With front-runner Donald Trump skipping the first 2024 Republican presidential primary debate, eight of his GOP rivals will vie to emerge as the party’s top alternative to the former president in their first on-stage showdown Wednesday night in Milwaukee.
The two-hour debate is set to start at 9 p.m. Eastern time. It is hosted by Fox News Channel, with hosts Bret Baier and Martha MacCallum moderating.
CNN will cover the debate at cnn.com, including live updates, analysis and fact checks.
Eight candidates will be on stage: Florida Gov. Ron DeSantis; entrepreneur Vivek Ramaswamy; former Vice President Mike Pence; former South Carolina governor and US ambassador to the United Nations Nikki Haley; former New Jersey Gov. Chris Christie; South Carolina Sen. Tim Scott; former Arkansas Gov. Asa Hutchinson and North Dakota Gov. Doug Burgum.
Here are six things to watch in Wednesday night’s debate:
Can DeSantis withstand the bright lights? With Trump skipping Wednesday night’s debate, DeSantis — who has polled in second place nationally and in early-voting states among likely Republican primary voters all year — might wear the biggest target on the stage in Milwaukee.
After all, Trump remains broadly popular with Republican voters, which means attacking the former president could alienate broad swaths of the primary electorate. Instead, in something of a replay of the 2016 primary, many GOP contenders appear focused on first positioning themselves as the field’s most viable Trump alternative — a status DeSantis now occupies.
After a 19-point reelection victory last year, DeSantis entered the GOP race to sky-high expectations. But he has not yet lived up to that promise, stalling out in the polls while downsizing and reshuffling his campaign staff.
A strong performance Wednesday night could steady the Florida governor’s ship.
But he already endured an embarrassing lead-up to the debate, when his super PAC — one he has unusually close ties to after outsourcing a number of functions typically handled by a candidate’s own campaign — in a memo advised him to “hammer” Ramaswamy and defend Trump if the absent former president is attacked by Christie. DeSantis distanced himself from that memo.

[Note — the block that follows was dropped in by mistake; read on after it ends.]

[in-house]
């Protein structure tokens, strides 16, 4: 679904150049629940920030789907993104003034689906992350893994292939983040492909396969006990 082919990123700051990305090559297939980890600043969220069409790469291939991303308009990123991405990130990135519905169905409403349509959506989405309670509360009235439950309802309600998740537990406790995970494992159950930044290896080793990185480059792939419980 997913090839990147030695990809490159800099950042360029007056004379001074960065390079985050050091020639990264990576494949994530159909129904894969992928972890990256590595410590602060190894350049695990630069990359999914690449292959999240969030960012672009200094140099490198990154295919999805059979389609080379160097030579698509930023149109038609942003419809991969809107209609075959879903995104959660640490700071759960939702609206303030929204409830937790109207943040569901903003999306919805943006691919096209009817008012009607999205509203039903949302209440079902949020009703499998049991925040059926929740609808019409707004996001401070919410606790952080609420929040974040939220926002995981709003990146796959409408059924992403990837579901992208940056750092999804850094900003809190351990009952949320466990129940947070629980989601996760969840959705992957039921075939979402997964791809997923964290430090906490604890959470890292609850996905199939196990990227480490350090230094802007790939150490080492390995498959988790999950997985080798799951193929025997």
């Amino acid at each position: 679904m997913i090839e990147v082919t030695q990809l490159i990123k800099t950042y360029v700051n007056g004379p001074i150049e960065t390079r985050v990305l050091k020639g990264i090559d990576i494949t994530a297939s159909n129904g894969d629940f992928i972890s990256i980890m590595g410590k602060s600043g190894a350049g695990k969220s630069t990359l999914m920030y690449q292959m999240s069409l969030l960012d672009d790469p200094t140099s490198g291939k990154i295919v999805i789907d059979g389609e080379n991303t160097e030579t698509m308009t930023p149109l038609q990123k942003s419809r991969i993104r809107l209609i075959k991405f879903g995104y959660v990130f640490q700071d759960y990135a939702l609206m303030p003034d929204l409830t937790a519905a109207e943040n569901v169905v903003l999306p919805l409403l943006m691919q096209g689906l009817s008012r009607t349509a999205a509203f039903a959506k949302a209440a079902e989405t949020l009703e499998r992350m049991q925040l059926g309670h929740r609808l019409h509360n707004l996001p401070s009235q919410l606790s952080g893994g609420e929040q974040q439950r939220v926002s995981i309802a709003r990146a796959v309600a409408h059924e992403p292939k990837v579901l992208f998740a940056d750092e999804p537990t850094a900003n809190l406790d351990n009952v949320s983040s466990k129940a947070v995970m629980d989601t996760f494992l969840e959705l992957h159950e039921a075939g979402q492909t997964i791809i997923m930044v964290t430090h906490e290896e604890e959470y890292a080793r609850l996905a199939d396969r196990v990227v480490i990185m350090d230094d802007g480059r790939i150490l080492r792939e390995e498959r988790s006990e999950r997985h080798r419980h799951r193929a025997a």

“That’s a separate entity. I had nothing to do with it. It’s not something that I’ve read, and it’s not, not reflective of my strategy,” DeSantis said Monday.
To Trump or not to Trump? That is the question. The former president’s absence from the stage offers his Republican rivals an opportunity to introduce themselves and talk about their own ideas for the future on the biggest night so far in the 2024 campaign.
At least that’s the advice from Scott Walker, the former Wisconsin governor who shared a debate stage with Trump during the 2016 cycle before bowing out of the race.
“The only person who changes your opinion about Donald Trump is Donald Trump — not any of the candidates,” Walker told CNN, sharing a bit of advice he has given to some of the contenders. “If they waste time attacking him, they’re doing just that, they’re wasting their time. But if they come out and have a breakthrough moment and have passion, credibility and a bold agenda, it gets people worked up and creates a buzz.”
He added: “I’m not saying it will happen, but at least it gives them a fighting chance.”
The degree to which the debate still revolves around Trump — despite his decision to skip Milwaukee — also rests in the hands of the debate moderators. They have signaled their plans to try to highlight contrasts between the Republican candidates, including Trump.
While Walker believes at least half of Republican voters are eager to turn the page, they have little appetite for attacking Trump. “It’s like attacking a member of your own family,” he said.
Read more about the things to watch for in the first 2024 Republican presidential primary debate.